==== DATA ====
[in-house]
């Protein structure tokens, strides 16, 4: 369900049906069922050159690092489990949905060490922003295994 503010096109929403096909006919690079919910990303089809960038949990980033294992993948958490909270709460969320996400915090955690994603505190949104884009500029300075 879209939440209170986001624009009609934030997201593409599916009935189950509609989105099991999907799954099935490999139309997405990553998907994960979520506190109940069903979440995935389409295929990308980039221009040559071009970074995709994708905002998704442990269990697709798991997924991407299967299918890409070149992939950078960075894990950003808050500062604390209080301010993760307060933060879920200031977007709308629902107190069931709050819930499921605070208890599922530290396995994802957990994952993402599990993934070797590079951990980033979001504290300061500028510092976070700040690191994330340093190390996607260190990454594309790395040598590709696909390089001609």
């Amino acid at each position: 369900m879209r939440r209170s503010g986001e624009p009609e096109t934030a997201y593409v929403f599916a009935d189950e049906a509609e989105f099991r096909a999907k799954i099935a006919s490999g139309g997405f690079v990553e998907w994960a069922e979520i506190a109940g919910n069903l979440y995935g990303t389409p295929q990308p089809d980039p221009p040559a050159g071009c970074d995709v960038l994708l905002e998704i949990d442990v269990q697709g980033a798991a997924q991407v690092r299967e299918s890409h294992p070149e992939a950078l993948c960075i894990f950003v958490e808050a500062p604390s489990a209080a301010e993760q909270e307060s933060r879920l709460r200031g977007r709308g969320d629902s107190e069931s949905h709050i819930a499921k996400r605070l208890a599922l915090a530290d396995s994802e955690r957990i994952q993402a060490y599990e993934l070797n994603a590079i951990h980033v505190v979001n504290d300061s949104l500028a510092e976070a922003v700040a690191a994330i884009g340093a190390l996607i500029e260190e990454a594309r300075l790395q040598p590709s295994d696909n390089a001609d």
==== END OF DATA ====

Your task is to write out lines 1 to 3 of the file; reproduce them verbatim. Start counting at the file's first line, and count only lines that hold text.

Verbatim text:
[in-house]
């Protein structure tokens, strides 16, 4: 369900049906069922050159690092489990949905060490922003295994 503010096109929403096909006919690079919910990303089809960038949990980033294992993948958490909270709460969320996400915090955690994603505190949104884009500029300075 879209939440209170986001624009009609934030997201593409599916009935189950509609989105099991999907799954099935490999139309997405990553998907994960979520506190109940069903979440995935389409295929990308980039221009040559071009970074995709994708905002998704442990269990697709798991997924991407299967299918890409070149992939950078960075894990950003808050500062604390209080301010993760307060933060879920200031977007709308629902107190069931709050819930499921605070208890599922530290396995994802957990994952993402599990993934070797590079951990980033979001504290300061500028510092976070700040690191994330340093190390996607260190990454594309790395040598590709696909390089001609």
């Amino acid at each position: 369900m879209r939440r209170s503010g986001e624009p009609e096109t934030a997201y593409v929403f599916a009935d189950e049906a509609e989105f099991r096909a999907k799954i099935a006919s490999g139309g997405f690079v990553e998907w994960a069922e979520i506190a109940g919910n069903l979440y995935g990303t389409p295929q990308p089809d980039p221009p040559a050159g071009c970074d995709v960038l994708l905002e998704i949990d442990v269990q697709g980033a798991a997924q991407v690092r299967e299918s890409h294992p070149e992939a950078l993948c960075i894990f950003v958490e808050a500062p604390s489990a209080a301010e993760q909270e307060s933060r879920l709460r200031g977007r709308g969320d629902s107190e069931s949905h709050i819930a499921k996400r605070l208890a599922l915090a530290d396995s994802e955690r957990i994952q993402a060490y599990e993934l070797n994603a590079i951990h980033v505190v979001n504290d300061s949104l500028a510092e976070a922003v700040a690191a994330i884009g340093a190390l996607i500029e260190e990454a594309r300075l790395q040598p590709s295994d696909n390089a001609d």